Gemstar-TV Guide International has begun legal proceedings against cable television company Virgin Media, claiming infringement of patents related to electronic programme guides. The Los Angeles based company has issued legal proceedings in the English High Court but it may have met its match in Virgin.

Samir Armaly, responsible for intellectual property and licensing at Gemstar-TV Guide, said the company had sought to licence its patents to Virgin Media “but negotiations did not lead to a resolution”.

“While we would have preferred to reach a commercial solution with Virgin Media, we ultimately have a responsibility to our shareholders, licensees, and other stakeholders to protect the value of our intellectual property.”

Gemstar-TV Guide has a reputation for vigorously asserting its patent claims and has had some success in persuading third parties to licence its allegedly proprietary intellectual property.

Gemstar recently announced a patent licence agreement related to interactive programme guides with mobile video company MobiTV. The company also announced an agreement to integrate its interactive programme guide in Sony consumer electronics products.

However, some industry observers question the validity and value of the patent portfolio. Virgin Media seems less likely to be intimidated by the threat of litigation.

“We’re confident the courts will see Gemstar’s action for what it is: a piece of flagrant opportunism,” said a Virgin Media representative in response to the announcement from Gemstar. “We have been advised by our external counsel that the case is without merit and we will defend it vigorously.”

Gemstar-TV Guide is 41% owned by News Corporation but is in the process of being sold to Macrovision for $2.8 billion. News Corporation is also the majority shareholder in BSkyB which is involved in ongoing disputes with its cable competitor. The satellite broadcaster is understood to have previously licensed the right to use patents from its sister company.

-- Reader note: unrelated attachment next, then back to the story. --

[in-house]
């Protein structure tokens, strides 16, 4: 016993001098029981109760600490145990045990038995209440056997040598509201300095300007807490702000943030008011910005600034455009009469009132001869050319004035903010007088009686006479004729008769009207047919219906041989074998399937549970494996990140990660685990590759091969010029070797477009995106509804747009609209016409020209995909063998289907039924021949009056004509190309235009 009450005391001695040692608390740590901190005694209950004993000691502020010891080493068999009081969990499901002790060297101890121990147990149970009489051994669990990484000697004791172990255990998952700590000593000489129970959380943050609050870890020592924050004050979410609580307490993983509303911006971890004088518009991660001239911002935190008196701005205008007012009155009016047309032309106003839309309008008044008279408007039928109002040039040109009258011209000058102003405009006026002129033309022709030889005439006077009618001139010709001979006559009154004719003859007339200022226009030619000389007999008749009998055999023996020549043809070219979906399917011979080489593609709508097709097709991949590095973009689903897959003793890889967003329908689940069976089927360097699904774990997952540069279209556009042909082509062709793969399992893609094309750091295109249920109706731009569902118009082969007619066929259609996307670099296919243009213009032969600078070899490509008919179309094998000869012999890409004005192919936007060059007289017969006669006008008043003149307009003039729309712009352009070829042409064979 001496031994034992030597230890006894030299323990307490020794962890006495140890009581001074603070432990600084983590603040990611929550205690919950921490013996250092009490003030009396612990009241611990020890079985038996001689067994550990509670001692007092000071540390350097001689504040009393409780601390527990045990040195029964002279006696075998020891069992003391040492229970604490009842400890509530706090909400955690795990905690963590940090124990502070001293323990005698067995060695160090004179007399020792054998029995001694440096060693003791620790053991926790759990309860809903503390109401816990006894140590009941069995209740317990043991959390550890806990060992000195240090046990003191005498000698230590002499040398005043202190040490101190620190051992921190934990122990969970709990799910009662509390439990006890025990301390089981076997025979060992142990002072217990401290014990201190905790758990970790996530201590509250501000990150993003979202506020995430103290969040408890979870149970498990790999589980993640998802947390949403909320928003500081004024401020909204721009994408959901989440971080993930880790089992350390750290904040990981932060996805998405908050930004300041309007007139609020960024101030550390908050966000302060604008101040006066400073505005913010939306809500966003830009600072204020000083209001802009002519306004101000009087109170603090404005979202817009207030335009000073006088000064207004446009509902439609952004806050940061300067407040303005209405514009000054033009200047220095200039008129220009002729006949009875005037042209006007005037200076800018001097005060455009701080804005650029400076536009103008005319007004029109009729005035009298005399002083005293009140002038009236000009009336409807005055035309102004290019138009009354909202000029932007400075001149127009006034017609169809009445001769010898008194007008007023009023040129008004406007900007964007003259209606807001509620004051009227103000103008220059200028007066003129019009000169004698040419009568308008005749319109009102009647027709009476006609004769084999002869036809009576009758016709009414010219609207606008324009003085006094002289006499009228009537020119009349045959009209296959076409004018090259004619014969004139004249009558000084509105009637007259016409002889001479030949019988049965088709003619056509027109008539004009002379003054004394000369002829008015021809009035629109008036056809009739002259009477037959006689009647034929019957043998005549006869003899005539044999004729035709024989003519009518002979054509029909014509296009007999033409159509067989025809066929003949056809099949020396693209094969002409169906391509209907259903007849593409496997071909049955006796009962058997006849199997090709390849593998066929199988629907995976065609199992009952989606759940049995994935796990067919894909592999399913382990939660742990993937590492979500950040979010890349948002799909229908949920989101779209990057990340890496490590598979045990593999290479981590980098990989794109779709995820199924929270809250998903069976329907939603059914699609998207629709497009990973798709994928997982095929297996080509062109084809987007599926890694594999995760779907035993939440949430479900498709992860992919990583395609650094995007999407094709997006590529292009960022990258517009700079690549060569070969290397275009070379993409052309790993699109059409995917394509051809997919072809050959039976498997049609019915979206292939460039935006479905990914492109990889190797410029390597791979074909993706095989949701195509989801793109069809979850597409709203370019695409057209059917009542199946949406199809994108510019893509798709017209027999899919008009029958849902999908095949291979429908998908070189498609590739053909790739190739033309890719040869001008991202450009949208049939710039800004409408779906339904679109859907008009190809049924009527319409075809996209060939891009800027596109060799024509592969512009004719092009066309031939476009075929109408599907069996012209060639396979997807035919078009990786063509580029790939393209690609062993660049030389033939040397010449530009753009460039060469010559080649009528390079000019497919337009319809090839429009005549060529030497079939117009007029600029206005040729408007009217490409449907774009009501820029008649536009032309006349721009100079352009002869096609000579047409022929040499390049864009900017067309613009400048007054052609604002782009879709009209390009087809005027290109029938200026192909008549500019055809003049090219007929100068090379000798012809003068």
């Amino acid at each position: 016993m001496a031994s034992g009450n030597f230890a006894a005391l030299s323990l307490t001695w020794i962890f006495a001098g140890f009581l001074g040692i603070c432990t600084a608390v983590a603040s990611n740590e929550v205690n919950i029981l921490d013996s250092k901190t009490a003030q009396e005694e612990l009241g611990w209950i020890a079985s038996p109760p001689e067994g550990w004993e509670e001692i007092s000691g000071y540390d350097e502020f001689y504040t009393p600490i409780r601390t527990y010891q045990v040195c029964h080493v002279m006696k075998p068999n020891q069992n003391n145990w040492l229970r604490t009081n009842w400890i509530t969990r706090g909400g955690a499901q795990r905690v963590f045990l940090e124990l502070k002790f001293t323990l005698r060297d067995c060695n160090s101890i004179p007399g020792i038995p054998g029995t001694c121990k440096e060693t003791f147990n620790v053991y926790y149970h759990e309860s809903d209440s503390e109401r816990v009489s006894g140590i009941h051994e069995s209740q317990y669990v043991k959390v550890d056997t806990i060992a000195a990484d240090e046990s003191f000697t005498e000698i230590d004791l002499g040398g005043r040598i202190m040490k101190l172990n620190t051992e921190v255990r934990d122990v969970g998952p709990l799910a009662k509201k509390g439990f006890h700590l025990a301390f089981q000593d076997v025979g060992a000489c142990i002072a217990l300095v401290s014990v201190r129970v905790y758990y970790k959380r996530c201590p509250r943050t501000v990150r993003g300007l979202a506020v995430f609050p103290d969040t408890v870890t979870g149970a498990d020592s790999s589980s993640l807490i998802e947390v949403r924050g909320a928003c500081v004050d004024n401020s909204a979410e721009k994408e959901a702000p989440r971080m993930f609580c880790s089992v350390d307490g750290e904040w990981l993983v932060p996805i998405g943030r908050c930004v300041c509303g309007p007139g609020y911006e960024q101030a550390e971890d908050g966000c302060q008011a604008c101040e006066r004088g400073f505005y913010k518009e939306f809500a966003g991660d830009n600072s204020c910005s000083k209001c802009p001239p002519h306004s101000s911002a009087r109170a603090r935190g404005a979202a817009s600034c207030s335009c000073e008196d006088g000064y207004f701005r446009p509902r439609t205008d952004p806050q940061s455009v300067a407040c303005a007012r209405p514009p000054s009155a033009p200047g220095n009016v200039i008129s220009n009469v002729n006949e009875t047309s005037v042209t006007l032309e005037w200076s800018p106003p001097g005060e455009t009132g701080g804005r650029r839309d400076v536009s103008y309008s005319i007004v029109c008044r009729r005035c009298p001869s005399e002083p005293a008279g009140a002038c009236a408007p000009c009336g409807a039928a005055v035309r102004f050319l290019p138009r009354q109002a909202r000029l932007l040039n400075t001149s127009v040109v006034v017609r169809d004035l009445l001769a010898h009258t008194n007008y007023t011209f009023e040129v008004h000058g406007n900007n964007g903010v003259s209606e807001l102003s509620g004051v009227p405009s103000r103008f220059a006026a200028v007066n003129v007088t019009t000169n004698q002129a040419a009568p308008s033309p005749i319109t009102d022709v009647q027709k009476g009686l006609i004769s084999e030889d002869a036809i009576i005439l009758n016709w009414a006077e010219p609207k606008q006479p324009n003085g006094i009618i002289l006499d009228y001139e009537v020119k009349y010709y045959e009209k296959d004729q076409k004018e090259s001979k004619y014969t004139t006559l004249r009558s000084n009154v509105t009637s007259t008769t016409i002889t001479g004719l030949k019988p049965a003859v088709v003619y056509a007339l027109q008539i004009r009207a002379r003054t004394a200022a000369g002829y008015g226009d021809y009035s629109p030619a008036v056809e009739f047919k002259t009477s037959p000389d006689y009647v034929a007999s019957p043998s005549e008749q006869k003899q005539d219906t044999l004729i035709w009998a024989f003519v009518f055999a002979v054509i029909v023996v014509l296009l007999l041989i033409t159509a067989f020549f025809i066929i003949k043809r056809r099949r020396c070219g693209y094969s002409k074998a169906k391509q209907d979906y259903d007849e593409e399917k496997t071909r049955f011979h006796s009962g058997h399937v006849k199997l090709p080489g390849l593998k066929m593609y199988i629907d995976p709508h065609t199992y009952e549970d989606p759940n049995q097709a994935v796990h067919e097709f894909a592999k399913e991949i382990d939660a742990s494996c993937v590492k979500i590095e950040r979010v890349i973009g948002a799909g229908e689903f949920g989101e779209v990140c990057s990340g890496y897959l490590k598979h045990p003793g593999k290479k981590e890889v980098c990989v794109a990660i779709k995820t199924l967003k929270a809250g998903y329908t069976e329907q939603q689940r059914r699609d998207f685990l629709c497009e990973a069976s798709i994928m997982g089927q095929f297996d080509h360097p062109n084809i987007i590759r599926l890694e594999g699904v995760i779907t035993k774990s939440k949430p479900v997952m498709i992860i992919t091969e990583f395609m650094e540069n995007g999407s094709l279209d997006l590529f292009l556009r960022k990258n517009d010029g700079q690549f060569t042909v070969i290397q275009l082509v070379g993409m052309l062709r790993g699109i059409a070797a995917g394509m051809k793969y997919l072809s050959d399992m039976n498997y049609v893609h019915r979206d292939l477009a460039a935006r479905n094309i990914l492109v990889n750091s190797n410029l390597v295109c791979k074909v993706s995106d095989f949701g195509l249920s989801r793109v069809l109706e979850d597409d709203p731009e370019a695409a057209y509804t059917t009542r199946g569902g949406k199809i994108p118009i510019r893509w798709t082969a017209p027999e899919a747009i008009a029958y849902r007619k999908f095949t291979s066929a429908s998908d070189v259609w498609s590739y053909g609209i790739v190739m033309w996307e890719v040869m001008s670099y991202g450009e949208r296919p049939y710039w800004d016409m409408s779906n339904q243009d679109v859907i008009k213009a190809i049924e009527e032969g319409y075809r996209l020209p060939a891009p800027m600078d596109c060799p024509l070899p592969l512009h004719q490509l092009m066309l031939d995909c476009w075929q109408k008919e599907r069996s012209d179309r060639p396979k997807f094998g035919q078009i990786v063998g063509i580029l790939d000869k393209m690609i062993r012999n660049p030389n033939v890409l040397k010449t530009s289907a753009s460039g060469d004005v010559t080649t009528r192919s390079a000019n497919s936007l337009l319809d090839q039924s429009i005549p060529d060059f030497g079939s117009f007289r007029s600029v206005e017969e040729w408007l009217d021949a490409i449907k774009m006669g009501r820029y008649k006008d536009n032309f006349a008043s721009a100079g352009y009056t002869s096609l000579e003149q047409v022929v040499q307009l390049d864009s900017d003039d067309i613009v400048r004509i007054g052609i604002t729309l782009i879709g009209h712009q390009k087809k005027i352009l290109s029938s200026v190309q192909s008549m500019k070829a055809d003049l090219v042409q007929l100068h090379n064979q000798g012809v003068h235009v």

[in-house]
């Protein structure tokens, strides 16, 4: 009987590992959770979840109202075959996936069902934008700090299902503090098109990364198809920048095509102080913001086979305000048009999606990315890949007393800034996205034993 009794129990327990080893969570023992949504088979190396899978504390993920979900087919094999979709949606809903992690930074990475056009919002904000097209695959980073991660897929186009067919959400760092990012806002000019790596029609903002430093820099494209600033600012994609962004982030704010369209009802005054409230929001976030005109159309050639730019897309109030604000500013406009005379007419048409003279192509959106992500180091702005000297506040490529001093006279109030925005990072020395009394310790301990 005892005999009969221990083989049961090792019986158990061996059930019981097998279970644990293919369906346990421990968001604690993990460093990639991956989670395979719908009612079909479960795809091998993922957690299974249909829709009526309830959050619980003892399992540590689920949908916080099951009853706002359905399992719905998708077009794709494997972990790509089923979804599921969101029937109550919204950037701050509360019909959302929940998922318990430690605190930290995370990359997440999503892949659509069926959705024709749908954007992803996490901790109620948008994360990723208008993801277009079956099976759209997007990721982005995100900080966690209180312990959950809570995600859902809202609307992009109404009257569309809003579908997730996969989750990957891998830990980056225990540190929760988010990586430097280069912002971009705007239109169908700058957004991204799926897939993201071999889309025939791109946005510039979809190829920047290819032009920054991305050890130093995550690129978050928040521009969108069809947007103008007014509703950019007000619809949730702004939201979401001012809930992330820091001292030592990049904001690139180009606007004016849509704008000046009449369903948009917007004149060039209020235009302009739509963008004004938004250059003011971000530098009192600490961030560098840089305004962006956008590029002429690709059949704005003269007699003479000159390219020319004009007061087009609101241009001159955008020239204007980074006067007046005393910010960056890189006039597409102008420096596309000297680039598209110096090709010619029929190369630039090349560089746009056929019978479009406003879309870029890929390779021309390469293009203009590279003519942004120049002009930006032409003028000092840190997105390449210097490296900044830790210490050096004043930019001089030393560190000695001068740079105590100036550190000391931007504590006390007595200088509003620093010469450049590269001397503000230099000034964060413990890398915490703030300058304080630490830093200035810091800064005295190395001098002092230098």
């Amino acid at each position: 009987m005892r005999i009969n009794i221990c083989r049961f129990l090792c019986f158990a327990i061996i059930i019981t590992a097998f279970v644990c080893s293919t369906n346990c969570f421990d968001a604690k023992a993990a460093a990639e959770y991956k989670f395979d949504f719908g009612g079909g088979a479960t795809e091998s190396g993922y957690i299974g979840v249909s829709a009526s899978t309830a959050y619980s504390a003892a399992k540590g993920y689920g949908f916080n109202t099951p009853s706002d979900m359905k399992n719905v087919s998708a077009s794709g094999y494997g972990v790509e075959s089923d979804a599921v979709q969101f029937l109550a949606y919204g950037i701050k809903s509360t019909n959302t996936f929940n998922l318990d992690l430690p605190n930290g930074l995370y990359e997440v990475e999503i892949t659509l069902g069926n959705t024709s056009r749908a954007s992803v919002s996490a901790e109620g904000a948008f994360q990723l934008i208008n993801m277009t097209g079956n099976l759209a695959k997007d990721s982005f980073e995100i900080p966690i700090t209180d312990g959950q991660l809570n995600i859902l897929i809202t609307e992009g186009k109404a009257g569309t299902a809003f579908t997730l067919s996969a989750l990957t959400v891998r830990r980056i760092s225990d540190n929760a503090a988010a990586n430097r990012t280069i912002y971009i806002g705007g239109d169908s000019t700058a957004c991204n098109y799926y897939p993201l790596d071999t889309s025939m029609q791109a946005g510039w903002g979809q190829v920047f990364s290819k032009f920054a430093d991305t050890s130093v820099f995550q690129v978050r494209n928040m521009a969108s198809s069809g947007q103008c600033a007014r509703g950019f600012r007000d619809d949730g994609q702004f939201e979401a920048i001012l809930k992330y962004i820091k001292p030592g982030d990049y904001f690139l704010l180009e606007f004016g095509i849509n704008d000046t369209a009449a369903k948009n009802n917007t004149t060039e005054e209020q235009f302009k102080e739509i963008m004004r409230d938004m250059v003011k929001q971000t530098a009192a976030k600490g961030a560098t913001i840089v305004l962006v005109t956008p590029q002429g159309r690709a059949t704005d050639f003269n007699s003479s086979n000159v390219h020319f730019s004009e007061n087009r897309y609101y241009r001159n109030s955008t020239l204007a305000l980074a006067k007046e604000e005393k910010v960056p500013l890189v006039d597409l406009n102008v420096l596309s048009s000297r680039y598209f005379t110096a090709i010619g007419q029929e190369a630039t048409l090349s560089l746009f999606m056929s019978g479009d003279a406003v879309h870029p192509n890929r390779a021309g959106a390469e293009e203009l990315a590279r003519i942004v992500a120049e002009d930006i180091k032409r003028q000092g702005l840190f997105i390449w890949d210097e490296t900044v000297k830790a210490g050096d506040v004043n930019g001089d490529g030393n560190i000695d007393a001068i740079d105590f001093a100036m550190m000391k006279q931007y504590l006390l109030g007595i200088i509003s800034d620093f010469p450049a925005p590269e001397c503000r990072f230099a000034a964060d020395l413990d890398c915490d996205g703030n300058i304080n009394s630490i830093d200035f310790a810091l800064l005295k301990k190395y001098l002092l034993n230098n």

In its complaint, Gemstar and its subsidiaries StarSight Telecast and United Video Properties allege that three of their European patents are infringed by Virgin Media: EP0969662, EP1377049 and EP1613066.

These patents, published in 2000, 2004 and 2006, respectively cover a television schedule system, user interface for a television schedule system, and electronic programme guide with digital storage.

While electronic programme guides may have been late in coming to the United States, digital television has been available in the United Kingdom since the late nineties, providing potential prior art.

The earliest of the Gemstar patents has a primary claim for a method of navigating listings of television programmes, displaying some of the titles on screen in a grid guide format and using a cursor to select a title in a single channel format with rows of sequential programme listings.

The primary claim of the second patent includes arranging the indicators for the channel listing in a user determined order.

The third patent covers the selection of a programme listing from an electronic programme guide, enabling it to be recorded and subsequently transferred to a secondary storage device.

In the view of informitv, based on experience of patents in this field, it seems unlikely that Gemstar will prevail in this case. The failure of litigation against Virgin Media could set a useful precedent for the rest of the industry.

Not least, it could be significant for the forthcoming Freesat service due to be launched later this year, backed by the BBC, which could become another substantial competitor to the satellite service from Sky.

Uncertainty over patent issues has inhibited innovation in interactive programme guides. Consumer electronics companies and platform operators have faced the threat of litigation over apparently obvious forms of presentation such as a channel schedule grid, which simply represents on screen information that has been presented in printed listings for decades.

The electronic or interactive programme guide has been seen as a key component of digital multichannel television. However, the value of interactive programme guides based on channel grid schedules could be diminishing, as search, personalisation and recommendation become increasingly important in a world of hundreds if not thousands of channels and millions of programmes available on demand.